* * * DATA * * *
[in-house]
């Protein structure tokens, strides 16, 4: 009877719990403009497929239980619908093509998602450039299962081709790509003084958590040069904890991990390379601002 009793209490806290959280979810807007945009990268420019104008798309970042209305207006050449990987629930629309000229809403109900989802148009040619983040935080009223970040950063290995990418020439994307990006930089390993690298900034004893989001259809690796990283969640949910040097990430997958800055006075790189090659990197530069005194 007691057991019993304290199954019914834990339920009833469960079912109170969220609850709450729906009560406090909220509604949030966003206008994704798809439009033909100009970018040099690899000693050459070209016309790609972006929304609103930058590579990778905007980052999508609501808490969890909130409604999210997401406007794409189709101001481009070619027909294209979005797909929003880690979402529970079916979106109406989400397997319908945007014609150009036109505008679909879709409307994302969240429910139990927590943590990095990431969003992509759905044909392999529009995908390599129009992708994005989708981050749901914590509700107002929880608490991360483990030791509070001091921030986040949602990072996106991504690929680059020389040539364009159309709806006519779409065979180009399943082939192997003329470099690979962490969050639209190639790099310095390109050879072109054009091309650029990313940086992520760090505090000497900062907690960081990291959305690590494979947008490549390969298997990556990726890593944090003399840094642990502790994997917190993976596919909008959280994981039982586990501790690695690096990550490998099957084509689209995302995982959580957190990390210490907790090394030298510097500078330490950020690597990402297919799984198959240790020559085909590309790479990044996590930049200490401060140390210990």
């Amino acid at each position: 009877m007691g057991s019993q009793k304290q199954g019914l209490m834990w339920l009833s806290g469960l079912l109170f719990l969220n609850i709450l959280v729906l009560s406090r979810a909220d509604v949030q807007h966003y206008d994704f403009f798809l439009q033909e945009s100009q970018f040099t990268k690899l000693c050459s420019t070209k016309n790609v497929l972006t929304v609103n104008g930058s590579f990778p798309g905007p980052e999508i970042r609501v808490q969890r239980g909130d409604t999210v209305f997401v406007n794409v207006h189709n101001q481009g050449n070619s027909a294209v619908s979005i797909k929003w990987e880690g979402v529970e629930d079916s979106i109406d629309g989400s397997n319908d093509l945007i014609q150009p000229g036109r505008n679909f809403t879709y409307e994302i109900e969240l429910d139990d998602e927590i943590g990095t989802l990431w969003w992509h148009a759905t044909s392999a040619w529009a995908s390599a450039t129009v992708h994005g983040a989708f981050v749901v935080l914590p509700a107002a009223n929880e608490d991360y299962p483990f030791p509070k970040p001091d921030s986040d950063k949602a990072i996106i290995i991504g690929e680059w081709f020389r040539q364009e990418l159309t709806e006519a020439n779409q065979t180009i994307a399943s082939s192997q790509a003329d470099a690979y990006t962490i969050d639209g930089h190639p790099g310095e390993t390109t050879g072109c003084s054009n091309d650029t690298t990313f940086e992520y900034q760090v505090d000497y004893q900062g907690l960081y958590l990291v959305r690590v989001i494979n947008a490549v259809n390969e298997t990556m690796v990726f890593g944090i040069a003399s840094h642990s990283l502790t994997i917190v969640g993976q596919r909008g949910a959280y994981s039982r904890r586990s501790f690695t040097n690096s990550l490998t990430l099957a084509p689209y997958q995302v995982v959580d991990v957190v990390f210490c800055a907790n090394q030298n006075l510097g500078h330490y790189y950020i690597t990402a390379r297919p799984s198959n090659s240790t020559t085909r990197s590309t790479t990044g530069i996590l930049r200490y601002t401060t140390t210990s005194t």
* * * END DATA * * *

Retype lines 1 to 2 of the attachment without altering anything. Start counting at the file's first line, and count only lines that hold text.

[in-house]
């Protein structure tokens, strides 16, 4: 009877719990403009497929239980619908093509998602450039299962081709790509003084958590040069904890991990390379601002 009793209490806290959280979810807007945009990268420019104008798309970042209305207006050449990987629930629309000229809403109900989802148009040619983040935080009223970040950063290995990418020439994307990006930089390993690298900034004893989001259809690796990283969640949910040097990430997958800055006075790189090659990197530069005194 007691057991019993304290199954019914834990339920009833469960079912109170969220609850709450729906009560406090909220509604949030966003206008994704798809439009033909100009970018040099690899000693050459070209016309790609972006929304609103930058590579990778905007980052999508609501808490969890909130409604999210997401406007794409189709101001481009070619027909294209979005797909929003880690979402529970079916979106109406989400397997319908945007014609150009036109505008679909879709409307994302969240429910139990927590943590990095990431969003992509759905044909392999529009995908390599129009992708994005989708981050749901914590509700107002929880608490991360483990030791509070001091921030986040949602990072996106991504690929680059020389040539364009159309709806006519779409065979180009399943082939192997003329470099690979962490969050639209190639790099310095390109050879072109054009091309650029990313940086992520760090505090000497900062907690960081990291959305690590494979947008490549390969298997990556990726890593944090003399840094642990502790994997917190993976596919909008959280994981039982586990501790690695690096990550490998099957084509689209995302995982959580957190990390210490907790090394030298510097500078330490950020690597990402297919799984198959240790020559085909590309790479990044996590930049200490401060140390210990």